However, with the slew of passive funds being launched across different market capitalisation, investment style, as well as attractive-looking themes, investors may find it difficult to build a portfolio of passive funds.
So if you are looking to invest in passive funds you can begin by investing in passive funds that track large-cap indices such as Nifty 50, S&P BSE Sensex, Nifty Next 50, and so on. You could also invest in funds that track broader indices such as Nifty 500 to gain exposure across market capitalisation.
As seen in the table above, actively managed large-cap funds, flexi-cap funds (that are usually large-cap biased), and multi-cap funds (the category held large-cap biased portfolio before SEBI’s recategorisation of multi-cap funds) have the most number of schemes underperforming the benchmark. Thus, a passive investment strategy can make more sense for this segment.
Once you have built a well-diversified portfolio of equity fund, you can consider investing up to 15-20% of your portfolio overseas passive funds that track indices such as Nasdaq 100, S&P 500, etc. to benefit from geographical diversification.
On the other hand, India being an emerging economy stocks in the mid-cap and small-cap segment have a better scope of outperformance over the long term. Going forward, as the economy recovers, the market could witness a sustainable broad-based rally and therefore, mid-cap funds and small-cap funds could generate superior returns. Thus, actively managed mid-cap funds and small-cap funds can still give the fund managers the opportunity to generate high alpha for its investors.
When you build a portfolio of mutual funds assess your financial goals, investment time horizon and risk appetite, and invest accordingly to create a diversified portfolio of large, mid and small cap stocks. While selecting passive funds, pick the one with low expense ratio and low tracking error to earn reasonably higher returns than the index over the long term.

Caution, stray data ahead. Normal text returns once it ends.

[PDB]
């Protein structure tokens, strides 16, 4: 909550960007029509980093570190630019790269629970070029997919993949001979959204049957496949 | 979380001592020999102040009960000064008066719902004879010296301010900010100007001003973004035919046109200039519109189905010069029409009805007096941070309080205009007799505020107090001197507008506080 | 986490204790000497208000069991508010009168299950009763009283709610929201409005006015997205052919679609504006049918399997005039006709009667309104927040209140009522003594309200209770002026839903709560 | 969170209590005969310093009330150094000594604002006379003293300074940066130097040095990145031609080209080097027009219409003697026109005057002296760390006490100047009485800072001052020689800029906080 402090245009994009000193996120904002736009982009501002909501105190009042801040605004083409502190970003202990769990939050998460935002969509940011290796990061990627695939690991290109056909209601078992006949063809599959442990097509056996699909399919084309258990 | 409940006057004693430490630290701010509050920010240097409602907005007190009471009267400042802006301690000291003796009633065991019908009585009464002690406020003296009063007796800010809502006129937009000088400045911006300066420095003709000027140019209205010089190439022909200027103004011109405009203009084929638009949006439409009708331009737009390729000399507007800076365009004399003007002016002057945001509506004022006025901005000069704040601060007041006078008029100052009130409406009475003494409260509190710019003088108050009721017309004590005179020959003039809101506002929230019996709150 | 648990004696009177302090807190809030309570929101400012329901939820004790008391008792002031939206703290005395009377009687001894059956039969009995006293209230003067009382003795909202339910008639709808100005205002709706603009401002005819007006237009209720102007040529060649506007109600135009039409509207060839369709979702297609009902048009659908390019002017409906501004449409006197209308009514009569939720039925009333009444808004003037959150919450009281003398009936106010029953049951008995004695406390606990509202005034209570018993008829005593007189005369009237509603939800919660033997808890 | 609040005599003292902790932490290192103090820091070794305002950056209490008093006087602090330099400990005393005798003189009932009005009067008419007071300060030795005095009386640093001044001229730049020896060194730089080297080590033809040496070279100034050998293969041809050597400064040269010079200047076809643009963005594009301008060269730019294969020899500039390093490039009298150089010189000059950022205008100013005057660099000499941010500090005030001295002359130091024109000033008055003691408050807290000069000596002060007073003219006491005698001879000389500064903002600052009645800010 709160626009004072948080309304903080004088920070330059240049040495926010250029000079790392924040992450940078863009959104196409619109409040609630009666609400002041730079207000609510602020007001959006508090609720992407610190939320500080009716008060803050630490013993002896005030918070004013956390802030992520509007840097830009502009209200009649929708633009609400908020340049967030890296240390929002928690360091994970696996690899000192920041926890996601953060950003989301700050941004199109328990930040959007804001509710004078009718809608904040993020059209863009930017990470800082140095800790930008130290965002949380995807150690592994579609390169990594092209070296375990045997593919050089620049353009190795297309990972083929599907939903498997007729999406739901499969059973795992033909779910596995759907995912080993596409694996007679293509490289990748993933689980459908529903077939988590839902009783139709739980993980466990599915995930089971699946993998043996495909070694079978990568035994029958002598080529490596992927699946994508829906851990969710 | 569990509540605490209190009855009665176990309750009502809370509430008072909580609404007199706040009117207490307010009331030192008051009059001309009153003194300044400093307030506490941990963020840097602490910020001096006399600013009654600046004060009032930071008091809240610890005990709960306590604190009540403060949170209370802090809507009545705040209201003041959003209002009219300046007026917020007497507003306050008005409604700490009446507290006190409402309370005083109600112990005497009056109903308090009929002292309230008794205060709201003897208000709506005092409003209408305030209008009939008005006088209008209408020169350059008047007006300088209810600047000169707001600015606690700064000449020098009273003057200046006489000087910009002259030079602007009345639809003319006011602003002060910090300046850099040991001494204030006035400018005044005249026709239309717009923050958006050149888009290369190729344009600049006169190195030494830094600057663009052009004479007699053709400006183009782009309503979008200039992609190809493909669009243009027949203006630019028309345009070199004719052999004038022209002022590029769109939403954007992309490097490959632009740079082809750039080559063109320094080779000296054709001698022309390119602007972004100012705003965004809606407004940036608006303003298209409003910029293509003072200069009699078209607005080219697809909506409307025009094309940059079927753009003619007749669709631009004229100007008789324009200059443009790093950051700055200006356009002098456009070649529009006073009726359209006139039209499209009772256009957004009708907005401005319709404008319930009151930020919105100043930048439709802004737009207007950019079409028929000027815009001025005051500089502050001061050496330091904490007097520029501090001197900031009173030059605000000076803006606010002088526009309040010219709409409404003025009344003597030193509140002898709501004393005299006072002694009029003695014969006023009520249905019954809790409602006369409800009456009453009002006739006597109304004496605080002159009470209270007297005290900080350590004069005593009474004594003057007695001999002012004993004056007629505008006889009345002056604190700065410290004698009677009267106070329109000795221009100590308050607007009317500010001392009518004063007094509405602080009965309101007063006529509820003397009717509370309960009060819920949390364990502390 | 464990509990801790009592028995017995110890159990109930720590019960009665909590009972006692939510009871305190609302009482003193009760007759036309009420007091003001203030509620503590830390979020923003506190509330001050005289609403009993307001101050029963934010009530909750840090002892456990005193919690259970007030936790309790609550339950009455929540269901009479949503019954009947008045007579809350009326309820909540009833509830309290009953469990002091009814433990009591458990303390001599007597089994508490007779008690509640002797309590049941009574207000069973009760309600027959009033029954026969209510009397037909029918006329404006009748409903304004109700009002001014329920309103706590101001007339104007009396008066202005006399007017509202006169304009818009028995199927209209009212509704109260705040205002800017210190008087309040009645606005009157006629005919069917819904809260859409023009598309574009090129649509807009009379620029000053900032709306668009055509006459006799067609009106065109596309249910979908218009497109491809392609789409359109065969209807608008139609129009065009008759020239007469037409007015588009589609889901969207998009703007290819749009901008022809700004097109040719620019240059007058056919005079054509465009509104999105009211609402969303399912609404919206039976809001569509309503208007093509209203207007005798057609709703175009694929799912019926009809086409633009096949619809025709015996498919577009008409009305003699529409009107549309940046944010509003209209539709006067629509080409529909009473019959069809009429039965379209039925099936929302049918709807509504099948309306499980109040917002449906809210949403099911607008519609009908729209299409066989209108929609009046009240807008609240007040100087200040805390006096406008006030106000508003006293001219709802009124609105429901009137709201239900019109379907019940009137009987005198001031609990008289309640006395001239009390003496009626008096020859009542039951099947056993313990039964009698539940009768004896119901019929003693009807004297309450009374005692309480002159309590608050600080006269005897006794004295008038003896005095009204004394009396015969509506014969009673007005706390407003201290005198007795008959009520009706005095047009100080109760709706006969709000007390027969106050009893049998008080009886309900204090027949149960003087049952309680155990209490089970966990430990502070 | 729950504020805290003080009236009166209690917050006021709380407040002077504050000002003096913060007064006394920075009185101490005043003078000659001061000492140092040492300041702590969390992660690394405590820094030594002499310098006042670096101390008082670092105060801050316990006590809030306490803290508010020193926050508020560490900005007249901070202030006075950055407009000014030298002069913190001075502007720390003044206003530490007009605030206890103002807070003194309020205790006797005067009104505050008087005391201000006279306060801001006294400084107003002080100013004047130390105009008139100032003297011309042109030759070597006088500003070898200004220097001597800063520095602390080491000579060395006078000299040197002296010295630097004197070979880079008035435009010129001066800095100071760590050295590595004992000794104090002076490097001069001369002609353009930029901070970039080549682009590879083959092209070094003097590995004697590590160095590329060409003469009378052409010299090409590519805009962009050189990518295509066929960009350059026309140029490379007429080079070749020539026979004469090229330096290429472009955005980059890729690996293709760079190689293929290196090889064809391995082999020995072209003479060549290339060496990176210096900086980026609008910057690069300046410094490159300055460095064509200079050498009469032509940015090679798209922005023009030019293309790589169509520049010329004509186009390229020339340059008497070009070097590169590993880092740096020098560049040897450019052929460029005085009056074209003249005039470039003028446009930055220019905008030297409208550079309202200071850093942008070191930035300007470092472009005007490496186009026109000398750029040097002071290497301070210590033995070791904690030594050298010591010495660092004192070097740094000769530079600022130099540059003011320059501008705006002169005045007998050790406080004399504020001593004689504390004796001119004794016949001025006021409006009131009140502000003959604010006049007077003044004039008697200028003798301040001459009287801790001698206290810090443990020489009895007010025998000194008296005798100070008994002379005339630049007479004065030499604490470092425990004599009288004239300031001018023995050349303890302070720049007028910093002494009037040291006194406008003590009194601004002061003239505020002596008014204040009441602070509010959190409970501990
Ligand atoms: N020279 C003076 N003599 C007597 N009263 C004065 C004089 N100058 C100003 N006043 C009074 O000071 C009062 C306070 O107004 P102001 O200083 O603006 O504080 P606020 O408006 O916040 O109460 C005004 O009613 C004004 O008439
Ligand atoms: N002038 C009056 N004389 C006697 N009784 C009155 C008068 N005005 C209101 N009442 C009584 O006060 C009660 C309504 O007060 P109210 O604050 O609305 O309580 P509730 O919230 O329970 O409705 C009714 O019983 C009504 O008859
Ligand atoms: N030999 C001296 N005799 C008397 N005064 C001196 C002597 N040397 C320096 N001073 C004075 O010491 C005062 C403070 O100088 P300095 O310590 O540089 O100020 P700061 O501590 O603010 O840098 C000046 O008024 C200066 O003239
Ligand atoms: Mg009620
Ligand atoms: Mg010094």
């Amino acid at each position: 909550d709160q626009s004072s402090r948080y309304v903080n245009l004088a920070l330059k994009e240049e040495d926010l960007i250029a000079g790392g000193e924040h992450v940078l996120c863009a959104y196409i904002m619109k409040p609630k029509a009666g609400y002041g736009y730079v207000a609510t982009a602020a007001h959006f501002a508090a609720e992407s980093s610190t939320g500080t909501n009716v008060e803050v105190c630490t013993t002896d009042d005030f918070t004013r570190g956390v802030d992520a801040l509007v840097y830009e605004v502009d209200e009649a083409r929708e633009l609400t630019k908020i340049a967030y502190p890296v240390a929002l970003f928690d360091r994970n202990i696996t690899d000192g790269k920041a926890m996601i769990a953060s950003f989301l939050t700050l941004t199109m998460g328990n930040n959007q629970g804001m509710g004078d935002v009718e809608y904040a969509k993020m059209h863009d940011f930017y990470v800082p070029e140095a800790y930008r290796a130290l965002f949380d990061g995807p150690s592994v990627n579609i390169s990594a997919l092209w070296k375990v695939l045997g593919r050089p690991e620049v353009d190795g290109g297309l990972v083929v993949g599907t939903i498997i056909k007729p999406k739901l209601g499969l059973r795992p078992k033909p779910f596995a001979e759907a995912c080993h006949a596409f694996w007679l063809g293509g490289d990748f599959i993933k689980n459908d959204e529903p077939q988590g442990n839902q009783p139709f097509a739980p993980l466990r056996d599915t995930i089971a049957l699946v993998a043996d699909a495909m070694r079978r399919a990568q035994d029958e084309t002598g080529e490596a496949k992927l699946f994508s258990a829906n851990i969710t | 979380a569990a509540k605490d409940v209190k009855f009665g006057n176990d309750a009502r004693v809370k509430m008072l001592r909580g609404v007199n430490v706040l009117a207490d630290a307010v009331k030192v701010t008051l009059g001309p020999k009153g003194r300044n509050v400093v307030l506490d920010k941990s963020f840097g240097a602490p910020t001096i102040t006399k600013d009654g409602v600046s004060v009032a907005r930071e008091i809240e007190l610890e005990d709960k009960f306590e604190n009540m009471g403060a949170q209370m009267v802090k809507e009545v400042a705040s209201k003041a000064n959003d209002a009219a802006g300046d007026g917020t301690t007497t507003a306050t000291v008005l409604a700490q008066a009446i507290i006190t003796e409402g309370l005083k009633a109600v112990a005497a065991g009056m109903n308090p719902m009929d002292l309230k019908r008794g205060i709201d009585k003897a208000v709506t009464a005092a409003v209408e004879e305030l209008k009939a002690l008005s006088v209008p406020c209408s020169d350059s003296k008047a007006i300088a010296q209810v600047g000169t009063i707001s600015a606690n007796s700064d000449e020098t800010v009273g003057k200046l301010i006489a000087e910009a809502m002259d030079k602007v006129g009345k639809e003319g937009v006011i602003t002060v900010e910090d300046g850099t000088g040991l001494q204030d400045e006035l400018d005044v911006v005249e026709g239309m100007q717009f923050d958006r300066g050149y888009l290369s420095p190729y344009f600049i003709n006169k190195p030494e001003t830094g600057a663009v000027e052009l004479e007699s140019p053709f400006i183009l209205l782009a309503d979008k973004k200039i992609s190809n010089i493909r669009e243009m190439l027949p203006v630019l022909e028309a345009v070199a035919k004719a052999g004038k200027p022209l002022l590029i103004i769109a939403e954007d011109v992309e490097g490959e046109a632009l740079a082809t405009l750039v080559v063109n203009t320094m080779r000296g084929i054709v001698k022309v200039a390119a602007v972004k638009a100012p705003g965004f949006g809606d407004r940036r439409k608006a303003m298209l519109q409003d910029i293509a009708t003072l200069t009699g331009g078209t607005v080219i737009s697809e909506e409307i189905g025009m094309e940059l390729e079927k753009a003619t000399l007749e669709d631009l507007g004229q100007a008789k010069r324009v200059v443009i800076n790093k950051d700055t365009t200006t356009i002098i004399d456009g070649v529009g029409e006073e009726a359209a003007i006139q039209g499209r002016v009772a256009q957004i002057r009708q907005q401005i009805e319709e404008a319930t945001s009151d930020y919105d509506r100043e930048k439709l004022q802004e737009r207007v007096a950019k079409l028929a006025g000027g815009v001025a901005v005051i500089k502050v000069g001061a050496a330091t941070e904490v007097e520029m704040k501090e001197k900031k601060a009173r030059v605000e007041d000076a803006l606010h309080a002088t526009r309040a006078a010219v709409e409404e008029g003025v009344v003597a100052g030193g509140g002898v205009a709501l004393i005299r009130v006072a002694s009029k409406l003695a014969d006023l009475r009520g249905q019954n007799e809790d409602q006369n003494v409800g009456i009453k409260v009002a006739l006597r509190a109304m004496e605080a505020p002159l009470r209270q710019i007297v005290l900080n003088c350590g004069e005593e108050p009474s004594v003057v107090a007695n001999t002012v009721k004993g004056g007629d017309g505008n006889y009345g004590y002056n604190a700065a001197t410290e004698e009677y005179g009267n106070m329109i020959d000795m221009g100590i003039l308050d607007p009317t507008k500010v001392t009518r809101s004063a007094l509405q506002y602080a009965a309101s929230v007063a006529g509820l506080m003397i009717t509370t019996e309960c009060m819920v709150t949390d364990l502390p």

However, keep in mind that market crash impacts passive funds as well. Unlike passive funds, actively managed funds are better poised to take advantage of dynamic market conditions and make tactical allocation in attractive looking stocks/sectors/market cap depending on the outlook.
During the market crash, the actively managed funds get the opportunity to pick strong companies available at attractive valuations. Hence, they can outperform the market with a remarkable margin during recovery and bull phase. Thus, if you pick the right scheme, it can reward you with high alpha over the long term. So, if your strategy is to get alpha-generating returns, passive funds may not be the right option for you.
The decision on whether to invest in an actively managed fund or passive fund, or a combination of both should depend on financial objective, investment horizon, and risk-taking ability. Ideally, while investing in equity funds ensure that you have a time horizon of 5-7 years to tide over the market volatility. And lastly, avoid investing in too many schemes as it can make it difficult to monitor its performance and eliminate the laggards.
This article first appeared on PersonalFN here